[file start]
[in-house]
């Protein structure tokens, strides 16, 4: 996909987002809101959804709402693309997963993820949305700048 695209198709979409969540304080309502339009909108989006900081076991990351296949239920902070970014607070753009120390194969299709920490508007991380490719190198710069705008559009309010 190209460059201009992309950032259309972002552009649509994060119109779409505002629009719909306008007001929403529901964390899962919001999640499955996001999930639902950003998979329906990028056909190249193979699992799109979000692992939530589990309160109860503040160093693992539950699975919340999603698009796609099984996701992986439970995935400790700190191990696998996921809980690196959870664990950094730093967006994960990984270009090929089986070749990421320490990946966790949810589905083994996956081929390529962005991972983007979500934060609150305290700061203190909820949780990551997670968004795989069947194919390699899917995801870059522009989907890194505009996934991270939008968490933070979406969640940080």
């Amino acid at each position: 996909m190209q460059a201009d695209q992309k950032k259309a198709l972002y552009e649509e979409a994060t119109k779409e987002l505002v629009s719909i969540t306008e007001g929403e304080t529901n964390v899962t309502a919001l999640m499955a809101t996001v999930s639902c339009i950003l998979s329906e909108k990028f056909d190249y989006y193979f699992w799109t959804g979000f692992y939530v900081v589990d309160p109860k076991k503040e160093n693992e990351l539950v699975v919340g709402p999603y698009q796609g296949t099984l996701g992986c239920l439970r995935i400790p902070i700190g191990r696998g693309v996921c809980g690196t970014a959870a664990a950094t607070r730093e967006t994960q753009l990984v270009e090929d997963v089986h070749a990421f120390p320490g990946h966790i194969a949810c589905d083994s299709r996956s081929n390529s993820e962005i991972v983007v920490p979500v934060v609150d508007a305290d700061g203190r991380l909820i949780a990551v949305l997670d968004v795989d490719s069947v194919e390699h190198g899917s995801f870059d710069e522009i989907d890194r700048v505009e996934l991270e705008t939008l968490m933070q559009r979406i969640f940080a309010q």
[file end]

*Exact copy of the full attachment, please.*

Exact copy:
[in-house]
């Protein structure tokens, strides 16, 4: 996909987002809101959804709402693309997963993820949305700048 695209198709979409969540304080309502339009909108989006900081076991990351296949239920902070970014607070753009120390194969299709920490508007991380490719190198710069705008559009309010 190209460059201009992309950032259309972002552009649509994060119109779409505002629009719909306008007001929403529901964390899962919001999640499955996001999930639902950003998979329906990028056909190249193979699992799109979000692992939530589990309160109860503040160093693992539950699975919340999603698009796609099984996701992986439970995935400790700190191990696998996921809980690196959870664990950094730093967006994960990984270009090929089986070749990421320490990946966790949810589905083994996956081929390529962005991972983007979500934060609150305290700061203190909820949780990551997670968004795989069947194919390699899917995801870059522009989907890194505009996934991270939008968490933070979406969640940080």
């Amino acid at each position: 996909m190209q460059a201009d695209q992309k950032k259309a198709l972002y552009e649509e979409a994060t119109k779409e987002l505002v629009s719909i969540t306008e007001g929403e304080t529901n964390v899962t309502a919001l999640m499955a809101t996001v999930s639902c339009i950003l998979s329906e909108k990028f056909d190249y989006y193979f699992w799109t959804g979000f692992y939530v900081v589990d309160p109860k076991k503040e160093n693992e990351l539950v699975v919340g709402p999603y698009q796609g296949t099984l996701g992986c239920l439970r995935i400790p902070i700190g191990r696998g693309v996921c809980g690196t970014a959870a664990a950094t607070r730093e967006t994960q753009l990984v270009e090929d997963v089986h070749a990421f120390p320490g990946h966790i194969a949810c589905d083994s299709r996956s081929n390529s993820e962005i991972v983007v920490p979500v934060v609150d508007a305290d700061g203190r991380l909820i949780a990551v949305l997670d968004v795989d490719s069947v194919e390699h190198g899917s995801f870059d710069e522009i989907d890194r700048v505009e996934l991270e705008t939008l968490m933070q559009r979406i969640f940080a309010q």